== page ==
After a passport dispute that left the Iroquois Nationals lacrosse team stranded in New York City for three days, the team will be able to travel with their own passports, thanks to Secretary of State Hillary Clinton. At her request, the State Department dropped a demand that the Iroquois athletes must use formal U.S. passports to enter and exit the country, rather than their Haudenosaunee confederacy-issued passports. However, the allowance is a "one-time-only waiver."

Tribe leaders say they've never had any problems entering and exiting the country with their passports, they were denied British visas because the U.S. said they would not be allowed to return without U.S. issued passports. The State Department says they no longer recognize Iroquois Confederacy travel documents, though that seemed to be news to the Iroquois. But State Department spokesman P.J. Crowley said, "There was flexibility there to grant this kind of one-time waiver given the unique circumstances of this particular trip."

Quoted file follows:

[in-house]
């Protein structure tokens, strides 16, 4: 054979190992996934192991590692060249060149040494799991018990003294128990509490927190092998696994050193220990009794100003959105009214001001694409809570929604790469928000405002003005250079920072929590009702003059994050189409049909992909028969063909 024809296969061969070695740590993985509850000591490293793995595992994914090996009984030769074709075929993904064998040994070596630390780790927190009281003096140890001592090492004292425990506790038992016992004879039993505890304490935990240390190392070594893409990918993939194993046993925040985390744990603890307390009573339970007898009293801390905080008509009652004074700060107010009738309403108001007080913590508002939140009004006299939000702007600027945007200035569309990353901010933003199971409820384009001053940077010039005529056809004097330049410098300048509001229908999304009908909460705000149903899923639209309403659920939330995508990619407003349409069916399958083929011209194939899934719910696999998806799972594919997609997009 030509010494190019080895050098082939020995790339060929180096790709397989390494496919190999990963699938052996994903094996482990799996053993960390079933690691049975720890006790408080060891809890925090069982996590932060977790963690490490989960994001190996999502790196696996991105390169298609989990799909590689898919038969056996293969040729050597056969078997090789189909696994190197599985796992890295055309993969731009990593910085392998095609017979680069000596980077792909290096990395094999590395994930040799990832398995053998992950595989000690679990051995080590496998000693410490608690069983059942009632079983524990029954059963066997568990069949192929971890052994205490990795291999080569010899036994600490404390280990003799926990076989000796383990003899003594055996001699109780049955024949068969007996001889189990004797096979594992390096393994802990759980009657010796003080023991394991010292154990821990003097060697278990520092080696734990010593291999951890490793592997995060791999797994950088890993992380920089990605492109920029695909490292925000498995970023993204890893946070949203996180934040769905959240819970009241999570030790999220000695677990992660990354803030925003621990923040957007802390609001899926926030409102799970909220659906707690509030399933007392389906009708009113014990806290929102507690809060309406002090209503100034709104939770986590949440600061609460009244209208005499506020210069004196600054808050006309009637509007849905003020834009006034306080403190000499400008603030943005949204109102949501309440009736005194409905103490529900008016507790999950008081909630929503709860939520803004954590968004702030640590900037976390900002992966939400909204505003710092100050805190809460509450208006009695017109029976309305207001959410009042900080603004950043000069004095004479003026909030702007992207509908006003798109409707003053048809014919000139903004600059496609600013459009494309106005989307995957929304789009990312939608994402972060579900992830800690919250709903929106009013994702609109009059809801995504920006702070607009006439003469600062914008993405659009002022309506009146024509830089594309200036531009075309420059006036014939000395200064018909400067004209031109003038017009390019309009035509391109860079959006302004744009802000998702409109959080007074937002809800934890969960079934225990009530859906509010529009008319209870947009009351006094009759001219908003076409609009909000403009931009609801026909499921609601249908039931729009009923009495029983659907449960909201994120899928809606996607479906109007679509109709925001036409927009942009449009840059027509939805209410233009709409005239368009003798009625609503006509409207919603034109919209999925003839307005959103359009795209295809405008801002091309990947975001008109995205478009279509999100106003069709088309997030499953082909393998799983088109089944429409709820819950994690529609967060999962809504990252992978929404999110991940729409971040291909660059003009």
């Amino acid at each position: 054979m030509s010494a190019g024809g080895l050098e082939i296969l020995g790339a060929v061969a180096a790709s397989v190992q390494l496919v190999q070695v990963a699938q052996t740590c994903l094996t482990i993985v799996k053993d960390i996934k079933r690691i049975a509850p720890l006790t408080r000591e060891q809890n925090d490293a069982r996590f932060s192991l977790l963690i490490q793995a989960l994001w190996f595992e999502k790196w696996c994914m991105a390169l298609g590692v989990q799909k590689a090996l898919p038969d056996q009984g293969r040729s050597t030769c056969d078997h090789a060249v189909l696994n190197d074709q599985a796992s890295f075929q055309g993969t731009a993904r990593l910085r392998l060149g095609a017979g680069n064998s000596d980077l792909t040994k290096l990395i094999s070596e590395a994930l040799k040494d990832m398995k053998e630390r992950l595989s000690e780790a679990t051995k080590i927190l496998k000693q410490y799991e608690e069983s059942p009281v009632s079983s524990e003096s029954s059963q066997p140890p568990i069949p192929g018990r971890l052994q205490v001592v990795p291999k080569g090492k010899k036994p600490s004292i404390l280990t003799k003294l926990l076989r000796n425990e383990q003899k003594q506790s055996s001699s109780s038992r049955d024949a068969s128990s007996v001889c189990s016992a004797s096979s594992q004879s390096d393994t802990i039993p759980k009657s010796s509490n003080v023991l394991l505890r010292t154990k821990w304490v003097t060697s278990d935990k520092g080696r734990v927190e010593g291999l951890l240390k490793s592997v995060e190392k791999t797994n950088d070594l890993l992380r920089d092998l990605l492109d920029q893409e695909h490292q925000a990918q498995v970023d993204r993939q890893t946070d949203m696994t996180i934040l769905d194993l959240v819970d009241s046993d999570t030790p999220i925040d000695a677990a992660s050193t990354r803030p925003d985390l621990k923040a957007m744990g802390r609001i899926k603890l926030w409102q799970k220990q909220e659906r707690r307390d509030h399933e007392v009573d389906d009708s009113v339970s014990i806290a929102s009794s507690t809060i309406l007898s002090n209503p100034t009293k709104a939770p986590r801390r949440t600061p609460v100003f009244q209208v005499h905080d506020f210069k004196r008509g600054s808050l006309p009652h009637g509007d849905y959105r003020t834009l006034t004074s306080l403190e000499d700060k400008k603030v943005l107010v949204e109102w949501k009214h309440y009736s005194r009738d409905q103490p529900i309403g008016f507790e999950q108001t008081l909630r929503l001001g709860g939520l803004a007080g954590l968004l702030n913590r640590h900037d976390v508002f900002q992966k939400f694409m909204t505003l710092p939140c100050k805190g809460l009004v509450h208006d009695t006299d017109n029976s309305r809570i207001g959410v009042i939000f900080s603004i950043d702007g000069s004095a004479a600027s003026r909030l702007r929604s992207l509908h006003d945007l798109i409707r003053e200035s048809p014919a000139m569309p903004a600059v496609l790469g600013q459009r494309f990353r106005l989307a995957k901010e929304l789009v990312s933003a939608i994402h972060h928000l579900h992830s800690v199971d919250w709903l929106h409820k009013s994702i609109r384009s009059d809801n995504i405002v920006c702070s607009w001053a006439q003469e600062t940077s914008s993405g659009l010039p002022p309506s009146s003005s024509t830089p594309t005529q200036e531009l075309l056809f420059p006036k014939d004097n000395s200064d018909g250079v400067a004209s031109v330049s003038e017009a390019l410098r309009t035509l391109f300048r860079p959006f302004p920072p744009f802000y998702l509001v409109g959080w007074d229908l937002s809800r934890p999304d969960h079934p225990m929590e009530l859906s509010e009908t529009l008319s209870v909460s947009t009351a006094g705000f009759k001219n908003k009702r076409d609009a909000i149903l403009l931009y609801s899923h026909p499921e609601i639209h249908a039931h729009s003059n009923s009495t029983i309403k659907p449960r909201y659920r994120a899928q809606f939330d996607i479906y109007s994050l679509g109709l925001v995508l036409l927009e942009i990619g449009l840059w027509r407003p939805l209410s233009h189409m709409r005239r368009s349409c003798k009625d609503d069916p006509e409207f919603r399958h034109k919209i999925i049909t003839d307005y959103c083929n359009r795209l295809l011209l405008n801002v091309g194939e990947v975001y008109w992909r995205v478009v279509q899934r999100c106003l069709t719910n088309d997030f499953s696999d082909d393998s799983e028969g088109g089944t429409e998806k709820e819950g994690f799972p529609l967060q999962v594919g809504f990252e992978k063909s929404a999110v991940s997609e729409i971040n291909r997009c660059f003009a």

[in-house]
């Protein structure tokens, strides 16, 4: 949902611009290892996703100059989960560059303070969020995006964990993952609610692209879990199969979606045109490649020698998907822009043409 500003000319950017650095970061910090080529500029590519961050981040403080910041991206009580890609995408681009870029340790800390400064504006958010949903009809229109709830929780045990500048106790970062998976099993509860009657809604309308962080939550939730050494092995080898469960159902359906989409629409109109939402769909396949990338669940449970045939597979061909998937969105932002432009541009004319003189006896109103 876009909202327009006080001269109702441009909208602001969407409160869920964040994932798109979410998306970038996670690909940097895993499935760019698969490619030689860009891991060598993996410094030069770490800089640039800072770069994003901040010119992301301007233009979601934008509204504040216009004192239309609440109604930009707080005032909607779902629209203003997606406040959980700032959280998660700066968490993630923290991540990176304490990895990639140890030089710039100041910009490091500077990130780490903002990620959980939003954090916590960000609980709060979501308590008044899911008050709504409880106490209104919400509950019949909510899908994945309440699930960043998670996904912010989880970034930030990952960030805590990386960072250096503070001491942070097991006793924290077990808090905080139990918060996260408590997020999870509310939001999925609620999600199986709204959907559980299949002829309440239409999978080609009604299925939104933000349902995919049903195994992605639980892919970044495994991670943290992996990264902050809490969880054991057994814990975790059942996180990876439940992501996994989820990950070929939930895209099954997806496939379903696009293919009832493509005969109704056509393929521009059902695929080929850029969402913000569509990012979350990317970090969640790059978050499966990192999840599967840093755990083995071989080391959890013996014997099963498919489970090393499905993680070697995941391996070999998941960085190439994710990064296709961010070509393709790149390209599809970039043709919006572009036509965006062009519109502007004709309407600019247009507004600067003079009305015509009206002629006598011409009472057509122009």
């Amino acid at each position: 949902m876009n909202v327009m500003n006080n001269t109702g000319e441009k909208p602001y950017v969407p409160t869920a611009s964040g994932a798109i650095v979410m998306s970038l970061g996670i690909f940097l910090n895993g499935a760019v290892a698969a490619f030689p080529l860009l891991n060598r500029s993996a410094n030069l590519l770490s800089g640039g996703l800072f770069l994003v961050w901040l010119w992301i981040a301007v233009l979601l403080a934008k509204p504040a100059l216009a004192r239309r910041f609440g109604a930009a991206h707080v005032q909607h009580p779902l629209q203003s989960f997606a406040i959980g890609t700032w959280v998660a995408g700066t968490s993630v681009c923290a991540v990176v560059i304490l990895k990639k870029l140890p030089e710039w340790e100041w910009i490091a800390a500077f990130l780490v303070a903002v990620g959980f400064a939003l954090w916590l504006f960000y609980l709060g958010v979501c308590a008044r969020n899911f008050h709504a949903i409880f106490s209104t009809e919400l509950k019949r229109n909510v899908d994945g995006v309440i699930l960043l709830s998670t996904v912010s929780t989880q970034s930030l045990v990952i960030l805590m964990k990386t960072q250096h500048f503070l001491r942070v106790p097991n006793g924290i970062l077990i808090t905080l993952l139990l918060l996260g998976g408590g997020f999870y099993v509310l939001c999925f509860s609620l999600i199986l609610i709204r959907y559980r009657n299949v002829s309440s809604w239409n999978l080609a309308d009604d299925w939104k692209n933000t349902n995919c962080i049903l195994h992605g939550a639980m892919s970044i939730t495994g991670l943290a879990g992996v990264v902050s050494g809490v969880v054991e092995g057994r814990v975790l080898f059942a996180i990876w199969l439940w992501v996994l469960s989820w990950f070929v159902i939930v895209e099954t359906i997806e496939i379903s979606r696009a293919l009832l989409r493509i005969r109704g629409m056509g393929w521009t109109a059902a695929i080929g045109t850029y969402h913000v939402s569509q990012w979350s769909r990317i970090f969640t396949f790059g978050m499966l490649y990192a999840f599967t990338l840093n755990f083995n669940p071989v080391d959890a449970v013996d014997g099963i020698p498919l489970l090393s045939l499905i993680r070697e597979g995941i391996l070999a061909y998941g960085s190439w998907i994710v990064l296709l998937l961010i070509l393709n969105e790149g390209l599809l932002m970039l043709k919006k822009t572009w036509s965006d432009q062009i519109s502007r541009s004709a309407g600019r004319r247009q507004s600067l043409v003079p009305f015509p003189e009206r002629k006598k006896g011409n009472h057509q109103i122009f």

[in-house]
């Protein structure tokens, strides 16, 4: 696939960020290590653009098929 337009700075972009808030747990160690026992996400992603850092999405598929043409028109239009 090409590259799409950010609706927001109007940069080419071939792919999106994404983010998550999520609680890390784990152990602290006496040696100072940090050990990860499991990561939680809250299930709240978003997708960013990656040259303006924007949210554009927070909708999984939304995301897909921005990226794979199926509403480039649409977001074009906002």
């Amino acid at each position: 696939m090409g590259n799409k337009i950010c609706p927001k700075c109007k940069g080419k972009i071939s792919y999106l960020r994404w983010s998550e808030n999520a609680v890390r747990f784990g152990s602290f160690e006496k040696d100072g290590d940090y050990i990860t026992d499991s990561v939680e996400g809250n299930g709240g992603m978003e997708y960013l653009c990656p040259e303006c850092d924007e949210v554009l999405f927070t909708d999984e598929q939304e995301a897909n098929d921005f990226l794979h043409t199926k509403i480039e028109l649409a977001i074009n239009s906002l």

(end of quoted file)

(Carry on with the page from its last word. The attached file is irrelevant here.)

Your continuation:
Rep. Louise Slaughter of New York said, "I am relieved that this bureaucratic technicality has been papered over and these young men can go and do what they have trained to do: play lacrosse and compete on the international scene." That is, if they can make it on time. The team is due to play in the Lacrosse World Championship tomorrow evening in Manchester, England, though they have yet to be granted British visas.